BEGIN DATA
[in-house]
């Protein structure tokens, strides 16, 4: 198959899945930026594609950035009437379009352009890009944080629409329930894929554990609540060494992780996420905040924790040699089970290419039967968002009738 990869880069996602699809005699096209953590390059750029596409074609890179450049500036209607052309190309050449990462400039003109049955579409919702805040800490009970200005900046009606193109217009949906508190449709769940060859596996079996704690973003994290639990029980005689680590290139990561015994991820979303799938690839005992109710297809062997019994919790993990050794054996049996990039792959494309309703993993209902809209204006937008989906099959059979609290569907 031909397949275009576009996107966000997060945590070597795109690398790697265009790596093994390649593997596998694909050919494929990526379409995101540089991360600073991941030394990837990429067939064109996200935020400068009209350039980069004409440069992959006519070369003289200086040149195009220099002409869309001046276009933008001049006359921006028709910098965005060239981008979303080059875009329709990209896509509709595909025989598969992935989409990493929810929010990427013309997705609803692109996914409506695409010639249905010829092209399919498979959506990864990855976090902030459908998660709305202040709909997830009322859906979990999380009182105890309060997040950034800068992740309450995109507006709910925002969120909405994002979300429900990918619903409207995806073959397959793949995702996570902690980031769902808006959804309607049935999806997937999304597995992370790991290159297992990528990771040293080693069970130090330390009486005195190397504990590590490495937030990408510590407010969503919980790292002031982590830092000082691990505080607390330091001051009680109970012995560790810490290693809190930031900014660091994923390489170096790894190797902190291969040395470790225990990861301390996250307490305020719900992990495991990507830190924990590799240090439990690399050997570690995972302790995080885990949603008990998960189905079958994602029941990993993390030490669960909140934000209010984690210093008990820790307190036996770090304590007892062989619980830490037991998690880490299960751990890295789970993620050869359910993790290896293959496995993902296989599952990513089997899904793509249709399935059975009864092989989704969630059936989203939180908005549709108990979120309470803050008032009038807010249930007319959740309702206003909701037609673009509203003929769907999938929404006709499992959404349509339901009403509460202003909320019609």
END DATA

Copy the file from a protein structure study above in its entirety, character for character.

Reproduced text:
[in-house]
């Protein structure tokens, strides 16, 4: 198959899945930026594609950035009437379009352009890009944080629409329930894929554990609540060494992780996420905040924790040699089970290419039967968002009738 990869880069996602699809005699096209953590390059750029596409074609890179450049500036209607052309190309050449990462400039003109049955579409919702805040800490009970200005900046009606193109217009949906508190449709769940060859596996079996704690973003994290639990029980005689680590290139990561015994991820979303799938690839005992109710297809062997019994919790993990050794054996049996990039792959494309309703993993209902809209204006937008989906099959059979609290569907 031909397949275009576009996107966000997060945590070597795109690398790697265009790596093994390649593997596998694909050919494929990526379409995101540089991360600073991941030394990837990429067939064109996200935020400068009209350039980069004409440069992959006519070369003289200086040149195009220099002409869309001046276009933008001049006359921006028709910098965005060239981008979303080059875009329709990209896509509709595909025989598969992935989409990493929810929010990427013309997705609803692109996914409506695409010639249905010829092209399919498979959506990864990855976090902030459908998660709305202040709909997830009322859906979990999380009182105890309060997040950034800068992740309450995109507006709910925002969120909405994002979300429900990918619903409207995806073959397959793949995702996570902690980031769902808006959804309607049935999806997937999304597995992370790991290159297992990528990771040293080693069970130090330390009486005195190397504990590590490495937030990408510590407010969503919980790292002031982590830092000082691990505080607390330091001051009680109970012995560790810490290693809190930031900014660091994923390489170096790894190797902190291969040395470790225990990861301390996250307490305020719900992990495991990507830190924990590799240090439990690399050997570690995972302790995080885990949603008990998960189905079958994602029941990993993390030490669960909140934000209010984690210093008990820790307190036996770090304590007892062989619980830490037991998690880490299960751990890295789970993620050869359910993790290896293959496995993902296989599952990513089997899904793509249709399935059975009864092989989704969630059936989203939180908005549709108990979120309470803050008032009038807010249930007319959740309702206003909701037609673009509203003929769907999938929404006709499992959404349509339901009403509460202003909320019609």